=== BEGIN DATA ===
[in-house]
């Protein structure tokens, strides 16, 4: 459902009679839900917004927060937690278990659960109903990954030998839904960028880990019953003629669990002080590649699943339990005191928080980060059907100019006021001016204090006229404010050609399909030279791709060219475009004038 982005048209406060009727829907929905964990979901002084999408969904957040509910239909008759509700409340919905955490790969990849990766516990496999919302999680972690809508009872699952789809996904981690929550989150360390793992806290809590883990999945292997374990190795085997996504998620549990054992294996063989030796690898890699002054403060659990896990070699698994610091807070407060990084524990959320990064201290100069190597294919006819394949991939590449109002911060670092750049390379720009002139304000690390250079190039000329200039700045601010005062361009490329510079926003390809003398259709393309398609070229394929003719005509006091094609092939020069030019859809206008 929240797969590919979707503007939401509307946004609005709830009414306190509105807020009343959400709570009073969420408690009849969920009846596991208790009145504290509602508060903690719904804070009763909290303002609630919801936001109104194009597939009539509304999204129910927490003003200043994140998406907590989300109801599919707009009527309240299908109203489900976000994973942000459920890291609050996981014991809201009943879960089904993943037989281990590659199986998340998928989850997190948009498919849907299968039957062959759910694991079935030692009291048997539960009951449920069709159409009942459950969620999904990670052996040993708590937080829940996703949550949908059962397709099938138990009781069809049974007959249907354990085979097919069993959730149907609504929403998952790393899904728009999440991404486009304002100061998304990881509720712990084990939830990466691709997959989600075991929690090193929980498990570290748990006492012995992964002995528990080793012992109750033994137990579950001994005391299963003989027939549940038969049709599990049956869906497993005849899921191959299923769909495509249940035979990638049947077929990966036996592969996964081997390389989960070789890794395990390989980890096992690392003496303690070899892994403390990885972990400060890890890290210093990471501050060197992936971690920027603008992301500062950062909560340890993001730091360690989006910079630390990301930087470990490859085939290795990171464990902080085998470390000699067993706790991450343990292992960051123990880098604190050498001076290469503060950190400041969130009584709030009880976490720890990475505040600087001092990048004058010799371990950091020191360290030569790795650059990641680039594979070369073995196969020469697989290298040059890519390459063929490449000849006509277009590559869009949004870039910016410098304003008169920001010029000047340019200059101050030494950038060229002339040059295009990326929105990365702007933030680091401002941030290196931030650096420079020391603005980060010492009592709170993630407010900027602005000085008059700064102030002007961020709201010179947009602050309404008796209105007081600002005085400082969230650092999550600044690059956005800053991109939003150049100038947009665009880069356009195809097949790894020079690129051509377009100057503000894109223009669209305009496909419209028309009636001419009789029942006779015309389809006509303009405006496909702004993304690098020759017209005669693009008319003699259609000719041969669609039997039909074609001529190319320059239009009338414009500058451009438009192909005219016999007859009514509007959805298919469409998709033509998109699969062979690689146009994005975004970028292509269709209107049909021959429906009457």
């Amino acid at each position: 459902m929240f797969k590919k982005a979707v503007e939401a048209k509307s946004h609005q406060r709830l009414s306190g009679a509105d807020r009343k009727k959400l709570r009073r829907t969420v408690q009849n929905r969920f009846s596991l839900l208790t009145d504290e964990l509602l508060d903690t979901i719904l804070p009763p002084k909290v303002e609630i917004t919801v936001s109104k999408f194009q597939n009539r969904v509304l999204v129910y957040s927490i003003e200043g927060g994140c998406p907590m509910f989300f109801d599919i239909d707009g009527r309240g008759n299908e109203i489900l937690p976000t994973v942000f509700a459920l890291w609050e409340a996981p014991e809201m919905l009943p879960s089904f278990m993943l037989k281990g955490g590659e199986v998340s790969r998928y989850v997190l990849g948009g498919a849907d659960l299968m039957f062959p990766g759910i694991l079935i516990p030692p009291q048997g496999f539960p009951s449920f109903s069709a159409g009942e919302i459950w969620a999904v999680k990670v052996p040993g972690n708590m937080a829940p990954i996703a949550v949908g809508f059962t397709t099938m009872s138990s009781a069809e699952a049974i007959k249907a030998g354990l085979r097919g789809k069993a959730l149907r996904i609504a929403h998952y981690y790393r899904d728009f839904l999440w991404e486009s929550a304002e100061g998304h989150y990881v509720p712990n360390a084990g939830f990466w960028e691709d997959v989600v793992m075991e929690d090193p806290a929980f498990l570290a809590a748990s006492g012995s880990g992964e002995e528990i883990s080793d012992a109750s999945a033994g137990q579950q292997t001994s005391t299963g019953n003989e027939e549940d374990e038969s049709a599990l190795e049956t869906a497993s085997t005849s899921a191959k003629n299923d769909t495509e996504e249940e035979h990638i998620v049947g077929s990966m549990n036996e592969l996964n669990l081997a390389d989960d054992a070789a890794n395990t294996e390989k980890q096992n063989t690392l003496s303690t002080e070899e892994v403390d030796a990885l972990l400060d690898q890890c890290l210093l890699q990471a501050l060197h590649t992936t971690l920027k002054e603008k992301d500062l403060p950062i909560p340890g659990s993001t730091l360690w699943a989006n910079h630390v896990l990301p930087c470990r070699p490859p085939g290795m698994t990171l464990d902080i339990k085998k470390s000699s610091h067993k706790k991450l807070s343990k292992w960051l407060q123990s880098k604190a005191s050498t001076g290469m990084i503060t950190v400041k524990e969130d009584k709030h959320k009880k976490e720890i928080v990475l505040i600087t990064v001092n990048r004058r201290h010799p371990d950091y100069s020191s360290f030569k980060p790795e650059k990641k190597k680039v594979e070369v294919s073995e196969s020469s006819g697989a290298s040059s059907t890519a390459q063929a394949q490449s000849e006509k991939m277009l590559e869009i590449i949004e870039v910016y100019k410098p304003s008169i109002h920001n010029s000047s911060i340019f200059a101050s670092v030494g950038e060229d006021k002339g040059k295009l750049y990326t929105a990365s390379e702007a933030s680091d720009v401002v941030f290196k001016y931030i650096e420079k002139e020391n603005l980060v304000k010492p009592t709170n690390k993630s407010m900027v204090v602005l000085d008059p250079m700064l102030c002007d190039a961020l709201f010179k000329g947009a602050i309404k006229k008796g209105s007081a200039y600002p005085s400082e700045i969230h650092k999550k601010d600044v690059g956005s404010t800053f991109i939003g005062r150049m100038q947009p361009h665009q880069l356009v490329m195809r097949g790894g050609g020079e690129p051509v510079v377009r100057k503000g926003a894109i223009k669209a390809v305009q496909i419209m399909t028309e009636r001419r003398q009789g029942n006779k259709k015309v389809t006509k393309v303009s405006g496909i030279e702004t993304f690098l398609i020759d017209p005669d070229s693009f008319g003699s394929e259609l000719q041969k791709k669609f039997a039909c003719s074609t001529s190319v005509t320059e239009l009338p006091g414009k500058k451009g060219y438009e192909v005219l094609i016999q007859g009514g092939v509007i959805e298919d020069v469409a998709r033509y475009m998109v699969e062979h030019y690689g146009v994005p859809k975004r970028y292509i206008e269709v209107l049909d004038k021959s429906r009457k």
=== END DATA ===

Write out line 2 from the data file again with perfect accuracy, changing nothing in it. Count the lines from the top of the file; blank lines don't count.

């Protein structure tokens, strides 16, 4: 459902009679839900917004927060937690278990659960109903990954030998839904960028880990019953003629669990002080590649699943339990005191928080980060059907100019006021001016204090006229404010050609399909030279791709060219475009004038 982005048209406060009727829907929905964990979901002084999408969904957040509910239909008759509700409340919905955490790969990849990766516990496999919302999680972690809508009872699952789809996904981690929550989150360390793992806290809590883990999945292997374990190795085997996504998620549990054992294996063989030796690898890699002054403060659990896990070699698994610091807070407060990084524990959320990064201290100069190597294919006819394949991939590449109002911060670092750049390379720009002139304000690390250079190039000329200039700045601010005062361009490329510079926003390809003398259709393309398609070229394929003719005509006091094609092939020069030019859809206008 929240797969590919979707503007939401509307946004609005709830009414306190509105807020009343959400709570009073969420408690009849969920009846596991208790009145504290509602508060903690719904804070009763909290303002609630919801936001109104194009597939009539509304999204129910927490003003200043994140998406907590989300109801599919707009009527309240299908109203489900976000994973942000459920890291609050996981014991809201009943879960089904993943037989281990590659199986998340998928989850997190948009498919849907299968039957062959759910694991079935030692009291048997539960009951449920069709159409009942459950969620999904990670052996040993708590937080829940996703949550949908059962397709099938138990009781069809049974007959249907354990085979097919069993959730149907609504929403998952790393899904728009999440991404486009304002100061998304990881509720712990084990939830990466691709997959989600075991929690090193929980498990570290748990006492012995992964002995528990080793012992109750033994137990579950001994005391299963003989027939549940038969049709599990049956869906497993005849899921191959299923769909495509249940035979990638049947077929990966036996592969996964081997390389989960070789890794395990390989980890096992690392003496303690070899892994403390990885972990400060890890890290210093990471501050060197992936971690920027603008992301500062950062909560340890993001730091360690989006910079630390990301930087470990490859085939290795990171464990902080085998470390000699067993706790991450343990292992960051123990880098604190050498001076290469503060950190400041969130009584709030009880976490720890990475505040600087001092990048004058010799371990950091020191360290030569790795650059990641680039594979070369073995196969020469697989290298040059890519390459063929490449000849006509277009590559869009949004870039910016410098304003008169920001010029000047340019200059101050030494950038060229002339040059295009990326929105990365702007933030680091401002941030290196931030650096420079020391603005980060010492009592709170993630407010900027602005000085008059700064102030002007961020709201010179947009602050309404008796209105007081600002005085400082969230650092999550600044690059956005800053991109939003150049100038947009665009880069356009195809097949790894020079690129051509377009100057503000894109223009669209305009496909419209028309009636001419009789029942006779015309389809006509303009405006496909702004993304690098020759017209005669693009008319003699259609000719041969669609039997039909074609001529190319320059239009009338414009500058451009438009192909005219016999007859009514509007959805298919469409998709033509998109699969062979690689146009994005975004970028292509269709209107049909021959429906009457």